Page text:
Uncover Hidden Flowers meanings
It is a common tradition and belief that you can and should kiss underneath mistletoe.
This idea came from the Nordic legend about the goddess of love and beauty. An arrow made of mistletoe almost killed a certain Balder saving the goddess Freyja, after which she promised that a kiss will be bestowed on anyone passing under a mistletoe. She made this promise in gratitude as her tears became mistletoe berries. This is where the Christmas song “I saw mommy kissing Santa Clause underneath the mistletoe” got the idea.
The mistletoe is also regarded as a plant of peace. It almost served as a white flag of surrender. Ancient warriors would pay honor when mistletoe is spotted in a forest. This behavior that is equivalent to a peace-loving attitude could be what is known and practiced today by kissing under mistletoe.
While the mistletoe also blooms in summer, it generates a poisonous berry, which is white in color, during winter. Used all the time as a holiday decoration, artificial berries are more often than not used to prevent people from being affected by the poison of the original white berries.
The Victorian meaning of mistletoe is kiss me, and not surprisingly, affection. Said to also surmount difficulties, the mistletoe thrives well as a parasitic plant.
For other people, the mistletoe is a symbol of freedom. It is neither tree nor shrub, and being an aerial plant it is free and has limitless capacity to grow.
- Name: Mistletoe
- Color: Yellowish-green in color, fruits are white
- Shape: Cylindrical stem and oval leaves, rounded at their tips
- Fact: All throughout the season of winter, the mistletoe maintains its fresh color. Its lifespan is approximately 70 years. Before it became the symbol of winter holidays, it was previously considered magical and was attributed to healing diseases and bringing good fortune and even fertility.
- The mistletoe is found on either shrubs or trees and shrubs as it is a kind of parasitic plant. The mistletoe gets all its nourishment from the plants grows on. All the food and water that it needs is absorbed from the host plant, hence these plants die out especially during winter.
- Poisonous: Yes
- Number of Petals: None
- Victorian Interpretation: Kiss me, Affection, to surmount difficulties, Sacred Plant of India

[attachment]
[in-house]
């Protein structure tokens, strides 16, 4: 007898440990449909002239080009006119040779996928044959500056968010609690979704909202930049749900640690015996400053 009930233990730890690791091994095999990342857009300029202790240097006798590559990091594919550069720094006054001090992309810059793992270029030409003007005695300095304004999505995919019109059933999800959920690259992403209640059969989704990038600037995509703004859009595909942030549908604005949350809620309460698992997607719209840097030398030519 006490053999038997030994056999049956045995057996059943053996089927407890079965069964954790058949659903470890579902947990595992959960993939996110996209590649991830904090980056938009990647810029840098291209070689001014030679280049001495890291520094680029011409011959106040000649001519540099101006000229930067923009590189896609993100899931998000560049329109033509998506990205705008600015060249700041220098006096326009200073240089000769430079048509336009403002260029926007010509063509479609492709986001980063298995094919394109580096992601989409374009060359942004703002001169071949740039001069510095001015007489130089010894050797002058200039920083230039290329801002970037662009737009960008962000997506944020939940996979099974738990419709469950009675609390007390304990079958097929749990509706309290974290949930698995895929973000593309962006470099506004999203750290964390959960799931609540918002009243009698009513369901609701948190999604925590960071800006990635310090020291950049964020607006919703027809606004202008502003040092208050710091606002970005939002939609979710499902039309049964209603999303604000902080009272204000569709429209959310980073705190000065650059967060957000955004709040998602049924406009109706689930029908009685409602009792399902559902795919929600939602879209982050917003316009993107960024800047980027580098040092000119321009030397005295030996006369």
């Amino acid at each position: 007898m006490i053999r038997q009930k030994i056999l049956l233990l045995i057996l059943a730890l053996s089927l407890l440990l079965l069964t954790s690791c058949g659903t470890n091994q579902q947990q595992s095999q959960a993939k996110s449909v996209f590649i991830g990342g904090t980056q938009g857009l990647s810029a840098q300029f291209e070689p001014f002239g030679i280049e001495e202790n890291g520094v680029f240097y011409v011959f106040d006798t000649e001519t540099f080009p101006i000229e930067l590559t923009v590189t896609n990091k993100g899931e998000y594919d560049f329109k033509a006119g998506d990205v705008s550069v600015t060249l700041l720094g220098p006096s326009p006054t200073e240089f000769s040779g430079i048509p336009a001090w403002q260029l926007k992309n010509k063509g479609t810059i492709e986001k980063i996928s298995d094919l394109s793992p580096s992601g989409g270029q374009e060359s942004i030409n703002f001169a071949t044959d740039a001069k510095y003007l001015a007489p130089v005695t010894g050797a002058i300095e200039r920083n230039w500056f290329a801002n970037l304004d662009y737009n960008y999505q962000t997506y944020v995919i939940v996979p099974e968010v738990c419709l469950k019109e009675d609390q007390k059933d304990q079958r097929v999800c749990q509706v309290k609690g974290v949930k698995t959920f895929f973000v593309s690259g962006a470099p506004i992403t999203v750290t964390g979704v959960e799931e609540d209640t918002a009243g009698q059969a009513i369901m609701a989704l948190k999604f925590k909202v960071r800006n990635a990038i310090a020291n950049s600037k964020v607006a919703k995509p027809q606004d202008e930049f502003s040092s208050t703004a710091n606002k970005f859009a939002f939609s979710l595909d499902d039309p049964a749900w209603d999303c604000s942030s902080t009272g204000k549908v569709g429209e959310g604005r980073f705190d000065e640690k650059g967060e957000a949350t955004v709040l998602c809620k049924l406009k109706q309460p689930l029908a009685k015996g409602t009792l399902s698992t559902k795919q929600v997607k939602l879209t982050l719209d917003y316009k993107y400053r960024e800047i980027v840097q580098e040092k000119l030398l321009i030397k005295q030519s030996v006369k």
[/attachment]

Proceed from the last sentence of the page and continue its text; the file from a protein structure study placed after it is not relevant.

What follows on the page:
- Blossom Time: The Mistletoe appears late during autumn, followed by its fruits. In December, the mistletoe fruits are white in color.
- Superstitions: People are keen on the belief that when a sprig of mistletoe is hanging over our head, you are given the right to kiss someone who is with you at that place and time. Many folks also believe that the mistletoe is used to ward off evil spirits.
- The Shape: The cylindrical stem of the mistletoe comes in pairs which are thickened at the nodes. Its leaves are oval in shape which is almost rounded at its tip. The fruit of the mistletoe is like that of berries - rounded in shape.
- Petals: The mistletoe is a sprig of leaves that are always inter-node.
- Numerology: The name mistletoe is equivalent to the number 1 which is characterized as pioneering, leading and independent.
- Color: Mistletoes are yellowish green in color, with white fruit berries - making it a perfect holiday ornament during winter season.
- Herbalism and Medicine: The mistletoe is believed historically to cause fertility, while other herbalists used this as an antidote to poison. It is also believed that because the mistletoe has cytostatic properties, it can be a remedy for some types of cancer - slowing down growth of tumors and even stimulating the immune system.
This plant can also be ingredient to other remedies for arthritis, hypertension, rheumatism and epilepsy. It is amazing to find out that the mistletoe is antispasmodic, an excellent immune-stimulator, with a calming effect, a strong hypertensive and a diuretic medicine.
It is also good for nervous fits and dizziness, hysteria and hypertension, as well as easing disturbances like hiccups, digestive cramps, even gout and for treating convulsive cough and asthma.
By Flo Saul
Aug 21, 2012